In yet another missive to the West Bengal government, Governor Jagdeep Dhankhar on Friday said he has been provided with “incomplete and selective” information about the formation of an inquiry panel for probe into the Pegasus snooping scandal. The governor asked Chief Secretary H K Dwivedi to make available by 5 pm on December 18 the entire record that led to issuance of a notification for panel formation.
This was the second letter by Dhankhar to the chief secretary. He had on December 15 expressed dismay over Chief Secretary HK Dwivedi’s alleged non-acknowledgement of the one that he wrote seeking details of the committee formed by the government, and stated that it was indicative of a “grave governance situation”. Dhankhar had then called upon Dwivedi to make the notification vide which the state government constituted a commission of inquiry available to him by Thursday evening.
On Friday, Dhankhar said “in essence no details as sought have been made available except forwarding the notification dated July 26, 2021”. “What was sought was available record and the same ought to have been made available to the constitutional head,” Dhankhar wrote. The governor also said that he did not appreciate “incomplete and selective” information.
“This incomplete and selective input is not bona fide and not appreciated. In categorical terms it was indicated both on December 6 and December 15 that all connected proceedings in this behalf resulting in issuance of the notification be made available.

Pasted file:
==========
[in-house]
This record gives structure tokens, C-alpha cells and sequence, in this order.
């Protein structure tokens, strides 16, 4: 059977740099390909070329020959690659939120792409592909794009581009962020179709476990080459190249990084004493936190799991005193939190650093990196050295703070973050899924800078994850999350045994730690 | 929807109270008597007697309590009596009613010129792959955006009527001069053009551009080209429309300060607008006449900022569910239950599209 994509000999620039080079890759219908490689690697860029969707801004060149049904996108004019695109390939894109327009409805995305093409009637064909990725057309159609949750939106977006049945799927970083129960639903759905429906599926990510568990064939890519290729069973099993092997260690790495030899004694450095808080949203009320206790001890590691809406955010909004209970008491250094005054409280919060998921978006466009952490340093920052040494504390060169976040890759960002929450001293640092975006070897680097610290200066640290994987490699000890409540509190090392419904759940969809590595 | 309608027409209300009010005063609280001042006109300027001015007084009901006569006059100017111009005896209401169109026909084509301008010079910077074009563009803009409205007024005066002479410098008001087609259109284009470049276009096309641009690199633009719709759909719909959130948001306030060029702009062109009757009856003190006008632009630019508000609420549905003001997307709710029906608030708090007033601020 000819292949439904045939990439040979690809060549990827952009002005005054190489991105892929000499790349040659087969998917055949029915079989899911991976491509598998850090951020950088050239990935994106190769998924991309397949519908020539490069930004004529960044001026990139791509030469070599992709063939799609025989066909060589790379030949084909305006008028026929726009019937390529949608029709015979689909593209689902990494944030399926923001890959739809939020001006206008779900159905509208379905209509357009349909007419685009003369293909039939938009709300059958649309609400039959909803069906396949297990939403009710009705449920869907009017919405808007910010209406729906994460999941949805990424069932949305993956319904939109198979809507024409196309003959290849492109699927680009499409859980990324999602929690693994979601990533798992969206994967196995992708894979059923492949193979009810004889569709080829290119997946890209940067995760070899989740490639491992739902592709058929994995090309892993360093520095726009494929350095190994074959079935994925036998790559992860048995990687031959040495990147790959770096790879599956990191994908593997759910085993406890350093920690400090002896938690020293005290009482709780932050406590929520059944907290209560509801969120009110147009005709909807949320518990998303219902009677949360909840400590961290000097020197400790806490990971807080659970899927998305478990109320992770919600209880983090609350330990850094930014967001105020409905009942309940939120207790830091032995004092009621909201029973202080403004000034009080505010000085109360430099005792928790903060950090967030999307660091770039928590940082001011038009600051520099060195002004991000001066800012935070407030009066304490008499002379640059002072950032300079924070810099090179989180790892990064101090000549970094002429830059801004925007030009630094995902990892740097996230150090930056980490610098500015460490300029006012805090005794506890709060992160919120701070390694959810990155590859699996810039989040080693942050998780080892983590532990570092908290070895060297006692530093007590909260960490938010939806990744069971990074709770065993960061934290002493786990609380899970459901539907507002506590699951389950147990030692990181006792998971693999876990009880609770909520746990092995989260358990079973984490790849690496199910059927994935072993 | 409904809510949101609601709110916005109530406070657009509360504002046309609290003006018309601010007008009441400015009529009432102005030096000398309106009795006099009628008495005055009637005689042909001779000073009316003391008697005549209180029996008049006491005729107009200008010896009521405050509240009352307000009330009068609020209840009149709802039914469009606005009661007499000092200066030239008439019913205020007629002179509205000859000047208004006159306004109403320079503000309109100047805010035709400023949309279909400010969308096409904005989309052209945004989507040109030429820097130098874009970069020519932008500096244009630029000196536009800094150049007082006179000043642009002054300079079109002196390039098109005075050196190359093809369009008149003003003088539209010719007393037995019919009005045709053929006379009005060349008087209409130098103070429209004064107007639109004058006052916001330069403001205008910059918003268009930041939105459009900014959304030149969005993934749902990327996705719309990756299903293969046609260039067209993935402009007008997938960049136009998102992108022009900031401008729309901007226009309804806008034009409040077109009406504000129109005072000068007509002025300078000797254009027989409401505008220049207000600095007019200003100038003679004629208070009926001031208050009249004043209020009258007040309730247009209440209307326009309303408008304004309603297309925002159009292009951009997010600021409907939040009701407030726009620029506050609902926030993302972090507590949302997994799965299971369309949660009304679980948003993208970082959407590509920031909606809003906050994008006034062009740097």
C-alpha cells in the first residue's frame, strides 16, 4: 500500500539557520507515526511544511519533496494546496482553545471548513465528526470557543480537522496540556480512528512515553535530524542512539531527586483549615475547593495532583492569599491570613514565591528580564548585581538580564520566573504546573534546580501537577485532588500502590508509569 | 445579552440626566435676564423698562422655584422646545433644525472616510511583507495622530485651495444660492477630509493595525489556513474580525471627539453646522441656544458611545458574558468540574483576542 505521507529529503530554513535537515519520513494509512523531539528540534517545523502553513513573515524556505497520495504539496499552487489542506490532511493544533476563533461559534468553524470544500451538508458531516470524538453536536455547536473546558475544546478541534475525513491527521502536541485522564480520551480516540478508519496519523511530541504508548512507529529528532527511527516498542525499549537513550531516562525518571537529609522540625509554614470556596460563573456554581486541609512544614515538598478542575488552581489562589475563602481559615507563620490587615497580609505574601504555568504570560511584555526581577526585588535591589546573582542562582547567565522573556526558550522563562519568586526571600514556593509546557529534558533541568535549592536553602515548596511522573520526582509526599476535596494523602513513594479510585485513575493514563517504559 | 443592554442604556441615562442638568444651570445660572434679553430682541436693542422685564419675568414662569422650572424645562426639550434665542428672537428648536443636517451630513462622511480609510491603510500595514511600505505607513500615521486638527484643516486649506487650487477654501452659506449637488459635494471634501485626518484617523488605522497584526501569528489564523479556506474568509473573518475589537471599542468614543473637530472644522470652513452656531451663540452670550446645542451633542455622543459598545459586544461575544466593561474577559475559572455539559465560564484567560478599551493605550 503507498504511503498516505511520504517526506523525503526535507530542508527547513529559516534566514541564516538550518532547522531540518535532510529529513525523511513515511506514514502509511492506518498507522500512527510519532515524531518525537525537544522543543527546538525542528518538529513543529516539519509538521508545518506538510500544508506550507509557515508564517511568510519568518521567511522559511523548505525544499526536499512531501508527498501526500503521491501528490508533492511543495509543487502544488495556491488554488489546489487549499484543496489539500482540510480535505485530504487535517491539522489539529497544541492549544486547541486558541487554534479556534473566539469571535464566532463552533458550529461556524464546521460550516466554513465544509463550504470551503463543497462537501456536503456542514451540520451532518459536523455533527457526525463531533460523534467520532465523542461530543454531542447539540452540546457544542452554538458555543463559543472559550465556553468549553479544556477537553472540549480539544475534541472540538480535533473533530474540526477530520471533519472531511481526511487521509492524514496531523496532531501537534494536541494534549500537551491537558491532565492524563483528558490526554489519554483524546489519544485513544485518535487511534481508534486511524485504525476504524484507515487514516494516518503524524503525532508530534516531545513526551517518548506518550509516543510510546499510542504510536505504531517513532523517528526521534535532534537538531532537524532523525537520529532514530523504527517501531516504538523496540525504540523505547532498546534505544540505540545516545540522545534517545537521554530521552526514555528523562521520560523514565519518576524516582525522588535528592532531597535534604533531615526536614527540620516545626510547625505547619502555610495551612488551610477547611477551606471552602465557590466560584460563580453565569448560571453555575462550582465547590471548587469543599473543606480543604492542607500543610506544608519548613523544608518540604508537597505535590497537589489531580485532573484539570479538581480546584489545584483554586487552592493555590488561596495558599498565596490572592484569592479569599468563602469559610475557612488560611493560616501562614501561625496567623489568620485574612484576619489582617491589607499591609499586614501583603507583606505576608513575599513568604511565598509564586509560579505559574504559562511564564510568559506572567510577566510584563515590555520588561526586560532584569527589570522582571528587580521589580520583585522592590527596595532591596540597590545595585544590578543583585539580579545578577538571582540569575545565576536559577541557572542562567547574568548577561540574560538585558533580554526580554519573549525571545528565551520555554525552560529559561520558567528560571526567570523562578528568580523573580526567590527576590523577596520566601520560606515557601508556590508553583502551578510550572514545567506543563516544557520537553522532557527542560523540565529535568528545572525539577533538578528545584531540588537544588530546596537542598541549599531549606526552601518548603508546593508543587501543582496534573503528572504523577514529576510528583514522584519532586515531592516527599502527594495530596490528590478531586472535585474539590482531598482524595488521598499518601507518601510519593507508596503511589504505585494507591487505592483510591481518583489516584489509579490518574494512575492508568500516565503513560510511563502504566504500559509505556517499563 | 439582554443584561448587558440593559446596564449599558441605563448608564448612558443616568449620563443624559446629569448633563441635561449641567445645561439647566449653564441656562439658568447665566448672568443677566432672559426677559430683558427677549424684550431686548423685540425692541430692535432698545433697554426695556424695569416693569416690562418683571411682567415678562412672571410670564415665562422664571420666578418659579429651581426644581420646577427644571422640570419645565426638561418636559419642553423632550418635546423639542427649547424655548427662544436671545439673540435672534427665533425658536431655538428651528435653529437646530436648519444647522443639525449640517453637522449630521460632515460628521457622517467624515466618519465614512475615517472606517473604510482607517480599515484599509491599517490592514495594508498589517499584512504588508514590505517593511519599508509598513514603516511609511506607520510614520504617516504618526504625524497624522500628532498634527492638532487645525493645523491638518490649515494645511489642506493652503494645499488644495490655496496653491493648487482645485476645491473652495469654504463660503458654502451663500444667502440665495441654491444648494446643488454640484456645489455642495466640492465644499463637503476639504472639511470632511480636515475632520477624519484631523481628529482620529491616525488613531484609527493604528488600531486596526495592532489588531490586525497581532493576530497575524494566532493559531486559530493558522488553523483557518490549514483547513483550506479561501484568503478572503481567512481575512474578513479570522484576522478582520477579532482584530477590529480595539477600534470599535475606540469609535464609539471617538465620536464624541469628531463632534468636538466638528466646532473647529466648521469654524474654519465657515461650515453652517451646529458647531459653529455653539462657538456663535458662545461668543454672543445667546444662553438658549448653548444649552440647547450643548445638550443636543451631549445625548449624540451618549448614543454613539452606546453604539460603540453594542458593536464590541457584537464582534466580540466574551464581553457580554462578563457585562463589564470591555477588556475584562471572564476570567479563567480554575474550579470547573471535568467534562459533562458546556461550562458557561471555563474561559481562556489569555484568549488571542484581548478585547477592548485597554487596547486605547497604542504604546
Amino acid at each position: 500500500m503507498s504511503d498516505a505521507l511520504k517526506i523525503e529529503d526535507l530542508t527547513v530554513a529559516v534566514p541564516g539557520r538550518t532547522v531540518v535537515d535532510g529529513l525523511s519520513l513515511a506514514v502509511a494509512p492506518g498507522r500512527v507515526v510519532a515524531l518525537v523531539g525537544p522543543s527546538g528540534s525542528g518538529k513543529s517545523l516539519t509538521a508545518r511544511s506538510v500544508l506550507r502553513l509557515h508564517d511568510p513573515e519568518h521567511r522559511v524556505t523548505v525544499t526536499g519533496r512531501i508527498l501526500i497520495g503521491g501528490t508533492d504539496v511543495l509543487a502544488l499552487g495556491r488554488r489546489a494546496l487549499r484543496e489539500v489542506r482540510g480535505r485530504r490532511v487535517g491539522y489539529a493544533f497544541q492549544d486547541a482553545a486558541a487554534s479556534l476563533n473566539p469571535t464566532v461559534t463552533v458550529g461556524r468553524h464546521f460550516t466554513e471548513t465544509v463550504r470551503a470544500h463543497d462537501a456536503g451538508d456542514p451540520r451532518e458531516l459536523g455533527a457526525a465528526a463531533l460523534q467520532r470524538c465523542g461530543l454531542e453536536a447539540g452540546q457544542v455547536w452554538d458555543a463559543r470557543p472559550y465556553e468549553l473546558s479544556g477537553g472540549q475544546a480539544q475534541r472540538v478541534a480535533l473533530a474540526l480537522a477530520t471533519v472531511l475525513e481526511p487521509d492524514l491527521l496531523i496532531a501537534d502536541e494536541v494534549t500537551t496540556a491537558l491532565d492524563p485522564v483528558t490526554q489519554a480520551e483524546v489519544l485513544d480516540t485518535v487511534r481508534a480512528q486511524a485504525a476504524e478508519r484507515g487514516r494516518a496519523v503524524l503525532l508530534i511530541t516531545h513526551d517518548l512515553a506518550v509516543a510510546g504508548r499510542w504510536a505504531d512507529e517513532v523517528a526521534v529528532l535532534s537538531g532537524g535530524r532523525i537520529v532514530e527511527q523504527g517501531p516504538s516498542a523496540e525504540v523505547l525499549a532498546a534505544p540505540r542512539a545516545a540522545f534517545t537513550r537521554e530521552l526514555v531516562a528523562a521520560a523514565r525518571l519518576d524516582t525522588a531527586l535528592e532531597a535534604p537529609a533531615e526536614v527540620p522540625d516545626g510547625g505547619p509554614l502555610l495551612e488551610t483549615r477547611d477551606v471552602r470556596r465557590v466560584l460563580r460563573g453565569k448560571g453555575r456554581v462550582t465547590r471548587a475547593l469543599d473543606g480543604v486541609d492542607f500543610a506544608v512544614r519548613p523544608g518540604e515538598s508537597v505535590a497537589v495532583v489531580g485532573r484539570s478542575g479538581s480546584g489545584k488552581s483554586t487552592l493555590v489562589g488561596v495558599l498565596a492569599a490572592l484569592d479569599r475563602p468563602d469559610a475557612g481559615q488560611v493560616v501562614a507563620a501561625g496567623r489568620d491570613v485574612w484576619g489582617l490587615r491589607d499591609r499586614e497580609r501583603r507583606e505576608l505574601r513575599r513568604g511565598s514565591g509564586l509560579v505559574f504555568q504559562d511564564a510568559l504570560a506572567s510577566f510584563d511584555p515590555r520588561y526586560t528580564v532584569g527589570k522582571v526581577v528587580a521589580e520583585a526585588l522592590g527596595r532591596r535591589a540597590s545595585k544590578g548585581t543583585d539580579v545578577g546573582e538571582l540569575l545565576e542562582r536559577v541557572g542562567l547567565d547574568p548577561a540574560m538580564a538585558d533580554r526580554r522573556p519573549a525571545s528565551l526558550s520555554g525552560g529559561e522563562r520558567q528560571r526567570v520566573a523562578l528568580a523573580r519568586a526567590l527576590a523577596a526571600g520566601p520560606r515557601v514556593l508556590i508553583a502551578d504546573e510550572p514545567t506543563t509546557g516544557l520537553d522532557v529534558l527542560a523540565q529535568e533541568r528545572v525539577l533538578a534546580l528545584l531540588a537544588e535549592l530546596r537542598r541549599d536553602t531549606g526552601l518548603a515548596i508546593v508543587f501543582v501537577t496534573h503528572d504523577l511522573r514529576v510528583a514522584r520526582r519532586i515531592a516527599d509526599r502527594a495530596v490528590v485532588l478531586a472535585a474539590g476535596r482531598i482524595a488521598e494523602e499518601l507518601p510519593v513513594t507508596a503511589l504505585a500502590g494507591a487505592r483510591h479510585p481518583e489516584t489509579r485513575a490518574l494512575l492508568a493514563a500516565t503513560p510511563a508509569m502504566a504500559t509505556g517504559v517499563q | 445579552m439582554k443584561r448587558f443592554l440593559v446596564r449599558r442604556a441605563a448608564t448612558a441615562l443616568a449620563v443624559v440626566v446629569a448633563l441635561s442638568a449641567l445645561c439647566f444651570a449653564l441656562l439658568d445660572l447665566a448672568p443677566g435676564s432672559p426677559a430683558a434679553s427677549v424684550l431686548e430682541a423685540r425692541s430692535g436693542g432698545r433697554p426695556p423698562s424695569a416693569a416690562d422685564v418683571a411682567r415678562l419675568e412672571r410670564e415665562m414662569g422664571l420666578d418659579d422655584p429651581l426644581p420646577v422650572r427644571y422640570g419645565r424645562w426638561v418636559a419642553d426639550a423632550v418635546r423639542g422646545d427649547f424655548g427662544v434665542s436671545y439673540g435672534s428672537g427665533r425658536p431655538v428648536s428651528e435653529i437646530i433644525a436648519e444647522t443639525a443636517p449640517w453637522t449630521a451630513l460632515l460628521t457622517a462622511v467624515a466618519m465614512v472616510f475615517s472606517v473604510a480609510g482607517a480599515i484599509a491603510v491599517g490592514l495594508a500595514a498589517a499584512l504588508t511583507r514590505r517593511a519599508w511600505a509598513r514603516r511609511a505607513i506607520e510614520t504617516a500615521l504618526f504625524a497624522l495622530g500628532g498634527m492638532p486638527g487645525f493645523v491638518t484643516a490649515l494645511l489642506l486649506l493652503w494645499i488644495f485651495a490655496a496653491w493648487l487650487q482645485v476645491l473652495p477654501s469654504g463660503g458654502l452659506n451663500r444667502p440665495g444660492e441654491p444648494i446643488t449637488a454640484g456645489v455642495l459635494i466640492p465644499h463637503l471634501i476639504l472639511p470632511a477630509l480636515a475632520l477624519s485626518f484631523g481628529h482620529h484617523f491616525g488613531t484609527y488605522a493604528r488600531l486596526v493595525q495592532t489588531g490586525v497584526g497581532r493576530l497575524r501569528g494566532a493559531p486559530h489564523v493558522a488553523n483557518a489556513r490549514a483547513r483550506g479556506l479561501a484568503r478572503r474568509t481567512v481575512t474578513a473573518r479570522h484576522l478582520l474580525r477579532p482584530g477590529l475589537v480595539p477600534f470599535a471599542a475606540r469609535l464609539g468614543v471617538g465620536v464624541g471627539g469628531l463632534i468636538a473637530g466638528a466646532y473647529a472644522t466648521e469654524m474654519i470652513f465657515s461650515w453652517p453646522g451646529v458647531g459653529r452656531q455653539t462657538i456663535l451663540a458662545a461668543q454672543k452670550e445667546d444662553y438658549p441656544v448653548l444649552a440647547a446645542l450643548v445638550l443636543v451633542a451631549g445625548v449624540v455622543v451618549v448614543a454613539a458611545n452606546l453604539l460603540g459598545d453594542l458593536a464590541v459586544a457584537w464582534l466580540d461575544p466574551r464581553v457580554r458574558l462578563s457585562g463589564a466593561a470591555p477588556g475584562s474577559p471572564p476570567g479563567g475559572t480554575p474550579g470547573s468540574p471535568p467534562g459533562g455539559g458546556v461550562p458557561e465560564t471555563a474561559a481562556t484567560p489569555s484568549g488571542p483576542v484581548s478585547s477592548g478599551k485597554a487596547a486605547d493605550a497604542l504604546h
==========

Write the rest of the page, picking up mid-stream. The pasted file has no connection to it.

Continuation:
“In the matter there has just been no communication to me from the government. No documentation, prior or Post notification dated July 26 was ever made available for my consideration or perusal. Obviously and rationally how there could, in such a situation, be formation of any opinion at my end (sic),” he said.
Meanwhile, the Supreme Court, during the day, stayed the ongoing inquiry into allegations of spying by the state government-appointed commission headed by former apex court judge M B Lokur. Former Calcutta High Court chief justice Jyotirmay Bhattacharya is the other member of the commission of inquiry announced by the West Bengal government recently.
The apex court had on October 27 appointed a three-member panel of cyber experts to probe the alleged use of Israeli spyware Pegasus for surveillance of certain people in India, saying every citizen needs protection against privacy violation and mere invocation of national security by the state does not render the court a mute spectator.